Let $G$ be a finite group, $M$ a 2-dimensional manifold. There are

$$ \#\{ (a_1,b_1,a_2,b_2,\cdots,a_g,b_g) \in G^{2g}\,|\, \Pi_i[a_i,b_i]=1\} $$

many $G$ bundles over $M$ up to isomorphism, where $g$ is the genus of $M$.

There is only one bundle if $g=0$, and $|\mbox{Conj}(G)|$ many bundles if $g=1$. However, when $g$ is larger than $1$, things get trickier.

Even the easiest case $g=2$ and $G=S_3$ is hard. Are there ways to cleverly compute the number? If not in general, can I find the answer somewhere for some $g$ and some usual groups $S_n$ (symmetric), $A_n$ (alternative), $D_n$ (dihedral)..?


2 Answers 2


G-bundles are classified by $BG$. One can calculate that $[X,BG]_*=\operatorname{Hom}(\pi_1(X),G)$. Unpointed maps then correspond to $\operatorname{Hom}(\pi_1(X),G)/\sim$ where $\sim$ is the action of conjugation (in particular, you only have half the bundles you want in your genus 2 case). This agrees with your description in the surface case.

  • $\begingroup$ I appreciate your help! I should have been more clear but what I'm asking for is a concrete number: e.g. @Moishe's answer below. $\endgroup$
    – Student
    Apr 23, 2020 at 13:56

Computations of the size of $Hom(\pi_1(M), G)$ when $M$ is a surface and $G$ is finite were done in

M.Mulase, J.Yu, A generating function of the number of homomorphisms from a surface group into a finite group, math/0209008v1.

In particular, they reprove a pretty formula originally due to Mednykh:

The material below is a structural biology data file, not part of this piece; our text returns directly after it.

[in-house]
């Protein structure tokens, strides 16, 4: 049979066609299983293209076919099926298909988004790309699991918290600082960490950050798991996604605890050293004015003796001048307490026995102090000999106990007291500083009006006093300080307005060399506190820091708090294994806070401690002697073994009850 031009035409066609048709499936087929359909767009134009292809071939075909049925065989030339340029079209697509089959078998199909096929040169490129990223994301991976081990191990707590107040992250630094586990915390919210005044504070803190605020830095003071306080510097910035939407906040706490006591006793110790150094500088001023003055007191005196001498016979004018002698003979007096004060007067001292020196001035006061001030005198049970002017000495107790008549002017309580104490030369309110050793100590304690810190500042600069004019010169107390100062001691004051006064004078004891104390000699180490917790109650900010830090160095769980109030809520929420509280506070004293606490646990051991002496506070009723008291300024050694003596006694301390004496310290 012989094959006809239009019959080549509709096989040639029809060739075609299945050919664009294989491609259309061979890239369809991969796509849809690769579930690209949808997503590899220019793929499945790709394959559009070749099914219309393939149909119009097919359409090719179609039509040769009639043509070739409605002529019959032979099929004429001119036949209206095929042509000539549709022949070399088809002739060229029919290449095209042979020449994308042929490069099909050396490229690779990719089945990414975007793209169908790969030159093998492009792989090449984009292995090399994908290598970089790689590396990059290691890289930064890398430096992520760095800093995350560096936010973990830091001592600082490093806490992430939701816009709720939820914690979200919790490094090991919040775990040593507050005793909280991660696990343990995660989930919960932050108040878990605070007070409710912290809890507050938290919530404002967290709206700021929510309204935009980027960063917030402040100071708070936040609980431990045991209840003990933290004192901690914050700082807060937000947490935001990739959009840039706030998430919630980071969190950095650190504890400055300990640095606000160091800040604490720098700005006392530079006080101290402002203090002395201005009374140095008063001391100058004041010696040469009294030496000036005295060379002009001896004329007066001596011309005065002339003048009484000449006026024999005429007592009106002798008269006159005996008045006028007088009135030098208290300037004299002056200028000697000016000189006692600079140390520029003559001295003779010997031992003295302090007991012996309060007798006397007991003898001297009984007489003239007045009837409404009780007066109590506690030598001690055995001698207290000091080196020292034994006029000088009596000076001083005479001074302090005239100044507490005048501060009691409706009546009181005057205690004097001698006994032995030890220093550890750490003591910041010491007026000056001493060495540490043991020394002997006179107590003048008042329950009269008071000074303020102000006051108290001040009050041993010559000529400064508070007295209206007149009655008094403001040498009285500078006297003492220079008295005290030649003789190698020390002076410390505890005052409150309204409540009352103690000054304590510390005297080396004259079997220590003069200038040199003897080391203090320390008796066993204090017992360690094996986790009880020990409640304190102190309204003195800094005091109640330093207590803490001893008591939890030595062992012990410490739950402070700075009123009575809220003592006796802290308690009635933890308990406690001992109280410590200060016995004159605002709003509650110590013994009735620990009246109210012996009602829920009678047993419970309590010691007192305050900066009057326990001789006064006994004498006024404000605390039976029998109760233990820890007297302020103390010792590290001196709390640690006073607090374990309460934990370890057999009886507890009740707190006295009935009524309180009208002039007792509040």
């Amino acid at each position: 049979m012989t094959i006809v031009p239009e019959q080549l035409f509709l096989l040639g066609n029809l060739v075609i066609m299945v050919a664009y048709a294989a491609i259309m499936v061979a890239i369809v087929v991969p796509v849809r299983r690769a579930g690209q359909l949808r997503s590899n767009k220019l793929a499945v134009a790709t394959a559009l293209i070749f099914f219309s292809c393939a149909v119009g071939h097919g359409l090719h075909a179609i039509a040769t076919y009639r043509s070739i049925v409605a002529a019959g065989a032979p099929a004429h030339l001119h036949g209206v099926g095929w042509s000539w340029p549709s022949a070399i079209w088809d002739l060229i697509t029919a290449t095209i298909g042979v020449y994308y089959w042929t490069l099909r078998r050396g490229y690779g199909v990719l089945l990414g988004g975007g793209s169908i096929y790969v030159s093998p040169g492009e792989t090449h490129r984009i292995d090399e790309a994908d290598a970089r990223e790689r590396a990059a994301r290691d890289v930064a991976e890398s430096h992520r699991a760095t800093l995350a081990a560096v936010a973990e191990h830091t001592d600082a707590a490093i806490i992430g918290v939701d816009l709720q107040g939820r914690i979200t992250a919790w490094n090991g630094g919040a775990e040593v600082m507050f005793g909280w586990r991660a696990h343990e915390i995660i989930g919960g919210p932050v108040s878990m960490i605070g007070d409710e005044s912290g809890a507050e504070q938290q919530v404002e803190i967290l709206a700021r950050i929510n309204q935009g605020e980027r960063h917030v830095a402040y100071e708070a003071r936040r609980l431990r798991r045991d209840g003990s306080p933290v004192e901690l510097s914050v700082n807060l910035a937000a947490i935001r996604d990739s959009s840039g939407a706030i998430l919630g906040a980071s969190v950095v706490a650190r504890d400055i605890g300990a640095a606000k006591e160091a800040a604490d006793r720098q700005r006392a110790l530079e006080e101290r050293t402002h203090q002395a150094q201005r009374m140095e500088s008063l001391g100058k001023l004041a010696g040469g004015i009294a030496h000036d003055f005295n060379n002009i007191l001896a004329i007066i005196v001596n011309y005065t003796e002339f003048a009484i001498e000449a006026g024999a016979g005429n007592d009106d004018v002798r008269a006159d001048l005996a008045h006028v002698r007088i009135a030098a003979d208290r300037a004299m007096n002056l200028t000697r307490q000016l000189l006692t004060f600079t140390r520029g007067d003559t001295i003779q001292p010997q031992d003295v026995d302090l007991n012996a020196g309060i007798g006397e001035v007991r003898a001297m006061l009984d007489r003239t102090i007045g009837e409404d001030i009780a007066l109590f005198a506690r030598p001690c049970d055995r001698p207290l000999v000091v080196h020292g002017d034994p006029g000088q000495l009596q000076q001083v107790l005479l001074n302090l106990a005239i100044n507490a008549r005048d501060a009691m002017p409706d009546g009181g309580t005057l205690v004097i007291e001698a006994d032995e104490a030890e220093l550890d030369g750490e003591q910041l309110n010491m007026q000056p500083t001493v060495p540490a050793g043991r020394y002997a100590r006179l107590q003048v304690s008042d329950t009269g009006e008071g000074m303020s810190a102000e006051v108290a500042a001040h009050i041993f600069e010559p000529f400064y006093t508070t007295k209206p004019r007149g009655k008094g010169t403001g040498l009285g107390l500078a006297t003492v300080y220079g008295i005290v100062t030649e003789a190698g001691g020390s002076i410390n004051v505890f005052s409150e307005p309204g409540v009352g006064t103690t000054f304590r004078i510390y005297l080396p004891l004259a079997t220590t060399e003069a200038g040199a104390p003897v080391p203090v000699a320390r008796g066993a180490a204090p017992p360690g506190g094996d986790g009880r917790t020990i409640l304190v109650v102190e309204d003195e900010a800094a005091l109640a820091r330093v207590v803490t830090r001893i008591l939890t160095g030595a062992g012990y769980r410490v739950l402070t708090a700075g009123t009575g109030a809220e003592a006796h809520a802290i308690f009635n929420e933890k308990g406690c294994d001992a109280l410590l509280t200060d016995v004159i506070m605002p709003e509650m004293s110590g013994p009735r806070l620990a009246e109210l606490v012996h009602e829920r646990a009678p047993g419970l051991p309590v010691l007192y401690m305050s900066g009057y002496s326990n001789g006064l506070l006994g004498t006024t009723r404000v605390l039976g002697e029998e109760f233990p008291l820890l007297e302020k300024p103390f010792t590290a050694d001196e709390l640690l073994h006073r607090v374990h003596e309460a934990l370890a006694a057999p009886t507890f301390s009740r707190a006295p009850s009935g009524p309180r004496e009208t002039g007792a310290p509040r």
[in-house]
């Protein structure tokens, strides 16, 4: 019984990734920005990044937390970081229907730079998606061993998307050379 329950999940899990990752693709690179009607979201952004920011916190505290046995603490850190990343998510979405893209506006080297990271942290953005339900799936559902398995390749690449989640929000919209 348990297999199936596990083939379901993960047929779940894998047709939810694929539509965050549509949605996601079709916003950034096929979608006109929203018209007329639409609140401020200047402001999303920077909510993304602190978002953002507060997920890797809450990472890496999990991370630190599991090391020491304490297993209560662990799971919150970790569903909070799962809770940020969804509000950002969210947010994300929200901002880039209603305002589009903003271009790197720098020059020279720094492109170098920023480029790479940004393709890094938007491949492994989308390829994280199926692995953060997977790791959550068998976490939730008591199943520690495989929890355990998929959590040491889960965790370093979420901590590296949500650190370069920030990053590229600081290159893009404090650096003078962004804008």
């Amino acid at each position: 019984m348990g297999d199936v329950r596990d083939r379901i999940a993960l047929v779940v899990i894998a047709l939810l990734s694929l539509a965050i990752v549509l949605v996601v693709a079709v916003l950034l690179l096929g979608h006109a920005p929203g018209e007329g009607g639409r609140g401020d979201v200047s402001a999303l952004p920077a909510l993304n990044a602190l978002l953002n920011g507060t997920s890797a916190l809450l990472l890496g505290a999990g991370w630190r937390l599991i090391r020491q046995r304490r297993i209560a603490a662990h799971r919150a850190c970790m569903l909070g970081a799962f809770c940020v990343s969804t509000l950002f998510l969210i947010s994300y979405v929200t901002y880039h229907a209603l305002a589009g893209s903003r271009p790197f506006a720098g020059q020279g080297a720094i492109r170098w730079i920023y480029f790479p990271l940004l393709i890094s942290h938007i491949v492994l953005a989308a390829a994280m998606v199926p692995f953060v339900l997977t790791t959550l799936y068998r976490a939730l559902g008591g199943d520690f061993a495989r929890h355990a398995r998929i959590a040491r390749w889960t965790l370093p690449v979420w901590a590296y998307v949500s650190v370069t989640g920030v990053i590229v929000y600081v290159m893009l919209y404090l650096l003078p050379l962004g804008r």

$$\frac{|\text{Hom}(\pi_1(M), G)|}{|G|} = \sum_\lambda \left( \frac{\dim V_\lambda}{|G|} \right)^{\chi(M)}$$ where the sum is taken over all isomorphism classes of irreducible complex representations of $G$ ($V_\lambda$ is a complex vector space equipped with an irreducible representation $\lambda$ of $G$) and $M$ is closed, connected and orientable. They also give a formula in the case of non-orientable surfaces. In particular, given $G$, once you have the table of irreducible representations of $G$, you can compute the size of the set of homomorphisms $\pi_1(M)\to G$. Nice thing is that the dependence on the surface $M$ is rather weak: The hard part of the formula is entirely encoded in the representation theory of $G$ which you can look up in the given special case. For instance, in the case of dihedral groups $G=D_n$, see this question. If $n$ is odd and $M$ has genus $g$, we get $$ \frac{|\text{Hom}(\pi_1(M), G)|}{2n} = 2 \left( 2n \right)^{2g-2} + \frac{n+3}{2} n^{2g-2} $$

  • $\begingroup$ This is a beautiful formula! $\endgroup$
    – Stephen
    Apr 23, 2020 at 14:34
  • $\begingroup$ @Stephen: Yes, it is! By the way, the author of the formula (Alexander Mednykh) is still alive and you can email him to express your appreciation of his work. $\endgroup$ Apr 23, 2020 at 20:54

You must log in to answer this question.

Not the answer you're looking for? Browse other questions tagged .